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Ethiopian Agricultural Business Corporation was established in December 2015, following the merger of five Ethiopian state-owned enterprises, namely Ethiopian Seed Enterprise, Agricultural Equipment and Technical Services Share Company, Agricultural Inputs Supply Enterprise, Natural Gum Processing and Marketing Enterprise, and Agricultural Mechanization Service Enterprise. The company is the largest field crop seed producer and supplier in Ethiopia, in addition to supplying other agricultural inputs. Being state-owned, the company is supervised by the Ministry of Agriculture. Smallholder farmers constitute the company’s main clientele.DownloadCompany
Ethiopian Agricultural Business Corporation ranks ninth in the Eastern and Southern Africa Index, significantly improving upon the performance and score of subsidiary Ethiopian Seed Supply Sector (previously Ethiopian Seed Enterprise) in 2016. The company’s extensive distribution network and close association with farmer groups and cooperatives are ref lected in its performance in Marketing & Sales. In Seed Production, the company discloses corporate commitments to engaging smallholder farmers, including women. The company owes its performance in Governance & Strategy to board-level accountability and a diverse range of activities to develop the local seed sector, while its maize breeding program and multiple testing locations contribute to a strong score in Research & Development. The company discloses limited information about its corporate strategies and policies concerning Genetic Resources. Meanwhile, Capacity Building resources are directed toward the company’s smallholder producers rather than customers, limiting its scoring potential.
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Ethiopian Agricultural Business Corporation is the only regional index company with tef in its portfolio. Tef is a local cereal native to Ethiopia and a vital staple crop in the country.
The company collaborates with farmer unions and cooperatives to distribute seed to the remotest areas of the country. It establishes distribution channels and engages with cooperatives and individual smallholders in each kebele (local administrative division), and coordinates with farmer unions to arrange credit and loans at the regional/federal level.
Ethiopian Agricultural Business Corporation does not disclose positions on issues related to intellectual property, for instance on farm-saved seed or the breeders’ exemption. The company is encouraged to develop a policy in this area that considers the needs of smallholder farmers and their farming practices.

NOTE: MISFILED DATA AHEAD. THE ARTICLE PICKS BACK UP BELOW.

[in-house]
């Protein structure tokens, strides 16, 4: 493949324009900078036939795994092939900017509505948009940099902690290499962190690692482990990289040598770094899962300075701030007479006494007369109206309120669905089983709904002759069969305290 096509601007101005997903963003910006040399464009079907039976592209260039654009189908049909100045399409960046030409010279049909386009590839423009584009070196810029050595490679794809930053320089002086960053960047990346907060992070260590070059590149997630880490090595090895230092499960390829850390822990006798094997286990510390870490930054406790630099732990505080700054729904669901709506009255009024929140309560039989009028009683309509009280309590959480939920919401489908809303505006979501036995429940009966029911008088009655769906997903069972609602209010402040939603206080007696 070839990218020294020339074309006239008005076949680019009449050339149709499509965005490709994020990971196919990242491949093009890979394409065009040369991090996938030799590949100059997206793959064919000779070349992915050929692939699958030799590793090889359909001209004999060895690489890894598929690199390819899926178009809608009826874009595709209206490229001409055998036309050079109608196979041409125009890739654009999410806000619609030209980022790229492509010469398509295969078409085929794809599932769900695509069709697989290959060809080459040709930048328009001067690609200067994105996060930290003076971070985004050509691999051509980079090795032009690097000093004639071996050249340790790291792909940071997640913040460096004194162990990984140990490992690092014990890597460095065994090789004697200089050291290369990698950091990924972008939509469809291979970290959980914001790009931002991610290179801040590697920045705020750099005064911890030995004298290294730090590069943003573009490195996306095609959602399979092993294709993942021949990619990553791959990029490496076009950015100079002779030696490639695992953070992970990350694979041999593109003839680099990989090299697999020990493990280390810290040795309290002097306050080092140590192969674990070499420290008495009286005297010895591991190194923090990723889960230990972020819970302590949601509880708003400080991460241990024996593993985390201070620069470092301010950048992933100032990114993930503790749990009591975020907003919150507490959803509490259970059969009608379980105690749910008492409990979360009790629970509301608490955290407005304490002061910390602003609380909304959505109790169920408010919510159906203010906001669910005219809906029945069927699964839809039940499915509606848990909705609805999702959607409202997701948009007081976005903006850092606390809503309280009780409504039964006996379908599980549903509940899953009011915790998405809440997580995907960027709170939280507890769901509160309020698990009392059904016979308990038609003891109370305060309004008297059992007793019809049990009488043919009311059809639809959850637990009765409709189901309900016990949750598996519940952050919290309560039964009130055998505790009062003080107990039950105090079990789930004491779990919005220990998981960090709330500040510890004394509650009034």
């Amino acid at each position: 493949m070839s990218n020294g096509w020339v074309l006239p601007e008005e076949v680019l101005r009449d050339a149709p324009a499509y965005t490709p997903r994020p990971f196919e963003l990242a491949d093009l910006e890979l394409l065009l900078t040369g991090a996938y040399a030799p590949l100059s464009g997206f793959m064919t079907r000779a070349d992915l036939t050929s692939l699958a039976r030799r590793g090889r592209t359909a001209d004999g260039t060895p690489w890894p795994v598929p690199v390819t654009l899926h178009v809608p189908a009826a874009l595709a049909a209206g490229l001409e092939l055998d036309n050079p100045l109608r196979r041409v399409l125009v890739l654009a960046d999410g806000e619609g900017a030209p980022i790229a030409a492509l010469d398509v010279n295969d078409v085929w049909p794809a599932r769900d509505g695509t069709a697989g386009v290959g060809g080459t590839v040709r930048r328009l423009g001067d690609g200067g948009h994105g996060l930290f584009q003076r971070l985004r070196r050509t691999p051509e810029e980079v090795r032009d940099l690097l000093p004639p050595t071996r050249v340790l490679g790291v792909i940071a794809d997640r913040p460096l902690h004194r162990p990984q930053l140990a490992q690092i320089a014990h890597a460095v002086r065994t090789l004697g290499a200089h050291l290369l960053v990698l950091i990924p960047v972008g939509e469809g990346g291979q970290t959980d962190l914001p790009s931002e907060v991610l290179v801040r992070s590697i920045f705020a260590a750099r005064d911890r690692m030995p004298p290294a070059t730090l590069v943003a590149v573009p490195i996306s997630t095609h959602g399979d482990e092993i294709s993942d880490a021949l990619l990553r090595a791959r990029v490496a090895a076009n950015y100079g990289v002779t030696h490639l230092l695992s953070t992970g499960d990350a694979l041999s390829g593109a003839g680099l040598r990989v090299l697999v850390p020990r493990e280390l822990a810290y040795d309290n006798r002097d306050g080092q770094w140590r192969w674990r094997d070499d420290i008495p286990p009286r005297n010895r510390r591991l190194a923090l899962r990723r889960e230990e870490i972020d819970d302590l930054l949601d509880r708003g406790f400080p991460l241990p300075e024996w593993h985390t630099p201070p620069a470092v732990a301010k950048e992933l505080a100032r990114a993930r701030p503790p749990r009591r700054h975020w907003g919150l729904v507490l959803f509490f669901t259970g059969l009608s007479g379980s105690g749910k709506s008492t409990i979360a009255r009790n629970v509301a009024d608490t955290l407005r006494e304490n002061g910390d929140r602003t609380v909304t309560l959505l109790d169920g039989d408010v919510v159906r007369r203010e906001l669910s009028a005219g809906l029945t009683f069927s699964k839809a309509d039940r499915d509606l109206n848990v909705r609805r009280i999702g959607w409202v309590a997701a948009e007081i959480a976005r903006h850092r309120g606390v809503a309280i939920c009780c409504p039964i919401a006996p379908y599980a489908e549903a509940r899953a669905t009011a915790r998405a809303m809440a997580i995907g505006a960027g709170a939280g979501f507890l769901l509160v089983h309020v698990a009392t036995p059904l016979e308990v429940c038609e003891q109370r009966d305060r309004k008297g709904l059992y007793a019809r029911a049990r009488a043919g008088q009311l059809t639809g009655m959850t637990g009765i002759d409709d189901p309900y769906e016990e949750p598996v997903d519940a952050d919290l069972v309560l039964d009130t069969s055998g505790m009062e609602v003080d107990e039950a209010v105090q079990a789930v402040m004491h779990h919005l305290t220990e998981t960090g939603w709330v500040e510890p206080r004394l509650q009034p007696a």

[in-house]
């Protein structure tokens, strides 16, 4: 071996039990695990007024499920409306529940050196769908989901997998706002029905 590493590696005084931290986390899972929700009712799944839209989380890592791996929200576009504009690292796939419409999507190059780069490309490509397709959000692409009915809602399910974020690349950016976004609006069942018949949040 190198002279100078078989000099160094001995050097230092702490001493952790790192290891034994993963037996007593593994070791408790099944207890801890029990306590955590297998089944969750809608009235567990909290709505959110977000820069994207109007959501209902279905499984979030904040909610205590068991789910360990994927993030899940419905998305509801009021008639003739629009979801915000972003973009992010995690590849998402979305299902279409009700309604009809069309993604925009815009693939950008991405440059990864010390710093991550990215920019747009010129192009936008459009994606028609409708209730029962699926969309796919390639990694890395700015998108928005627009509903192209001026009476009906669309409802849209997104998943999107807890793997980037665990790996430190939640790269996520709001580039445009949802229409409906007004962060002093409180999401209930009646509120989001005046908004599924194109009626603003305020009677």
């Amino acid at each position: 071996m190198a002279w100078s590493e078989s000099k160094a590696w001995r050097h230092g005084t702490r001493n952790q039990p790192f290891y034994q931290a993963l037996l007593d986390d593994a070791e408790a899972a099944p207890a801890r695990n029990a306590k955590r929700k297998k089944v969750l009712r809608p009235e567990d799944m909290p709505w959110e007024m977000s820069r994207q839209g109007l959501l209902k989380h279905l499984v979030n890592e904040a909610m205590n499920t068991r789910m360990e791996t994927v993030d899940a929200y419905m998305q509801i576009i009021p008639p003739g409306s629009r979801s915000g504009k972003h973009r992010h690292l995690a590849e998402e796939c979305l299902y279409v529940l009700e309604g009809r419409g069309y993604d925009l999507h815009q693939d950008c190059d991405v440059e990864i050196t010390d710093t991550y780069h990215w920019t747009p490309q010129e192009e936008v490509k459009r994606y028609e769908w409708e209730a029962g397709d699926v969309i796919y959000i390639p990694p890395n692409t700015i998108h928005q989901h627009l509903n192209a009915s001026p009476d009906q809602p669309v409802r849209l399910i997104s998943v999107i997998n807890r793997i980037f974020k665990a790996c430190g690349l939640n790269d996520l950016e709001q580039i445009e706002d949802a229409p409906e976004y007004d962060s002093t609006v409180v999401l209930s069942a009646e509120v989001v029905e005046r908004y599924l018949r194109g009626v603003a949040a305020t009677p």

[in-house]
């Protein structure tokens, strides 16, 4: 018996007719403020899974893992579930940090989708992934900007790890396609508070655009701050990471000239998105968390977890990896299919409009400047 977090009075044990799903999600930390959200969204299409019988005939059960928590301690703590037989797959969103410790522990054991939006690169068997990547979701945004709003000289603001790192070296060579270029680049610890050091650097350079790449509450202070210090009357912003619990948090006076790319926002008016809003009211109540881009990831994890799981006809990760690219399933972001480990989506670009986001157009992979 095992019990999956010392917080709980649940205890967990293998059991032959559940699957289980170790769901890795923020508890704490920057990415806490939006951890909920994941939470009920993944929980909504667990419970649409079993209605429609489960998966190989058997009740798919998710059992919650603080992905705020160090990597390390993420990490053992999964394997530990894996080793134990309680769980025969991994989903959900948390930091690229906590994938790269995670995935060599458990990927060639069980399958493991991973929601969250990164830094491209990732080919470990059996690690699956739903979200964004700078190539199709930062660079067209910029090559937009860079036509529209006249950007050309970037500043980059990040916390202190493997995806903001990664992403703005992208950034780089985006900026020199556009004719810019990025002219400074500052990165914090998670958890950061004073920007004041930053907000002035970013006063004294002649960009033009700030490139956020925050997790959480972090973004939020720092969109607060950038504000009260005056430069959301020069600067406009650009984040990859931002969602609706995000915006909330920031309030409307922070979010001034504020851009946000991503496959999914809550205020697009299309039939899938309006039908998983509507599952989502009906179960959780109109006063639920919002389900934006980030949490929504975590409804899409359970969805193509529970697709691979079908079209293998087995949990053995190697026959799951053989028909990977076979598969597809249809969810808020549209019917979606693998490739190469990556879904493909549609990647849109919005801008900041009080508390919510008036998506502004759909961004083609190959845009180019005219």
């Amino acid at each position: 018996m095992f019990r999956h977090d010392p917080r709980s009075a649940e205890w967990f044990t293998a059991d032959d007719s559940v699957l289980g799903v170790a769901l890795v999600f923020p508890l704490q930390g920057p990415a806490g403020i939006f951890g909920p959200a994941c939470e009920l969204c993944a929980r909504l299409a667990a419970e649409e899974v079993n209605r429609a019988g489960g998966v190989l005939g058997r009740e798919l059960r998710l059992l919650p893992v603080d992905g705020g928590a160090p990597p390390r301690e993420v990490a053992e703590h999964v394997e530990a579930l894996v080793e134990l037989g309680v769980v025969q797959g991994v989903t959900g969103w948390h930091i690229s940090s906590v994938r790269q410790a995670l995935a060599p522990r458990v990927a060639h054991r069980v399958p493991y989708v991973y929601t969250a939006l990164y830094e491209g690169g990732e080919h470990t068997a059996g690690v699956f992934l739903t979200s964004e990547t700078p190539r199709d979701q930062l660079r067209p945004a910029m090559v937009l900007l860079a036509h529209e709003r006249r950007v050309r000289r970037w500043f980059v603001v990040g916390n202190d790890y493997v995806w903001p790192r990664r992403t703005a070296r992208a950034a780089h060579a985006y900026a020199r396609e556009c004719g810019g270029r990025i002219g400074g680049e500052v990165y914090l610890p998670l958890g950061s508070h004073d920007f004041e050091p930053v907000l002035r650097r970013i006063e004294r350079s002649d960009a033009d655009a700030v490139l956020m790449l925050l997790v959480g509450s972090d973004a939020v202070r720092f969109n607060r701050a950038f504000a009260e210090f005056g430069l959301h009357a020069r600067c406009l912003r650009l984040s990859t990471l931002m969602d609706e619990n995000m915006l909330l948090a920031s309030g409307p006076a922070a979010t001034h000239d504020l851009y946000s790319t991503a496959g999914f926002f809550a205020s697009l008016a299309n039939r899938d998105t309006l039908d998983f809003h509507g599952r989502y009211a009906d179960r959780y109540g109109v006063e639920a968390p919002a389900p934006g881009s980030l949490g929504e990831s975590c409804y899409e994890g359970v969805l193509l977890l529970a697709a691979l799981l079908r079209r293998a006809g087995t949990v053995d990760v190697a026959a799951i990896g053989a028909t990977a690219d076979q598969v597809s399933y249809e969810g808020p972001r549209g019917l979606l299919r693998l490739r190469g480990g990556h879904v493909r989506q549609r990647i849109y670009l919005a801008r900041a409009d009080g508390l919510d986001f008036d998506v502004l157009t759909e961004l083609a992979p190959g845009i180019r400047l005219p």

The company does not have its own labor standards, as national labor standards are enforced. However, it is unclear to what extent these standards are monitored within the company and in it’s seed production activities. The company is encouraged to clarify how labor standards are maintained within these activities.
The company is encouraged to develop programs and collaborate with partners in the food value chain to improve access to output markets for smallholder farmers in Ethiopia.
Ethiopian Agricultural Business Corporation states that it is taking steps to address the impact of climate change in Ethiopia. In addition to providing seed through local non-governmental organizations to farmers affected by drought, the company multiplies and distributes drought-tolerant varieties of global and local crops, including maize, tef, chickpea, lentil, wheat, sorghum, sesame and mung bean, to smallholder customers.
The company assigns responsibility for the implementation of policies and targets related to access to seeds for smallholder farmers at the CEO/board level. It also has a tracking system that shows the company reached 509,277 smallholders during the 2015-17 index period.
The company has multiple partnerships aimed at developing the seed sector in Ethiopia. Sasakawa Africa Association purchases seed from the company and demonstrates and promotes high-yielding varieties to tackle food security and poverty. The company also works with the Alliance for a Green Revolution in Africa (AGRA) on a program to promote the distribution and adoption of adapted varieties for smallholder farmers, has a capacity building partnership with the Netherlands Organization for International Cooperation in Higher Education (Nuffic), which finances tailor-made training, and with the Integrated Seed Sector Development (ISSD) program for direct marketing schemes to solve national seed shortages.
To ensure seed security in the event of natural disasters, the company is collaborating with research centers, higher institutions and the Institute of Biodiversity and Conservation on the conservation of Ethiopian landraces alongside the development and utilization of improved varieties.
The company conducts variety testing on an annual basis, predominantly on material obtained from public research institutes. Alongside a testing facility at its headquarters, with a 5,000-sample capacity, the company conducts trials in a number of locations, including Asella, Kofele, Awasa, Nekemte, Bahir Dar and Mekele.
The company has an adaptive maize breeding program, obtaining almost all of its parent material from the International Maize and Wheat Improvement Center (CIMMYT).
The company has an mandatory internal quality management system to ensure produced seed meets national quality standards.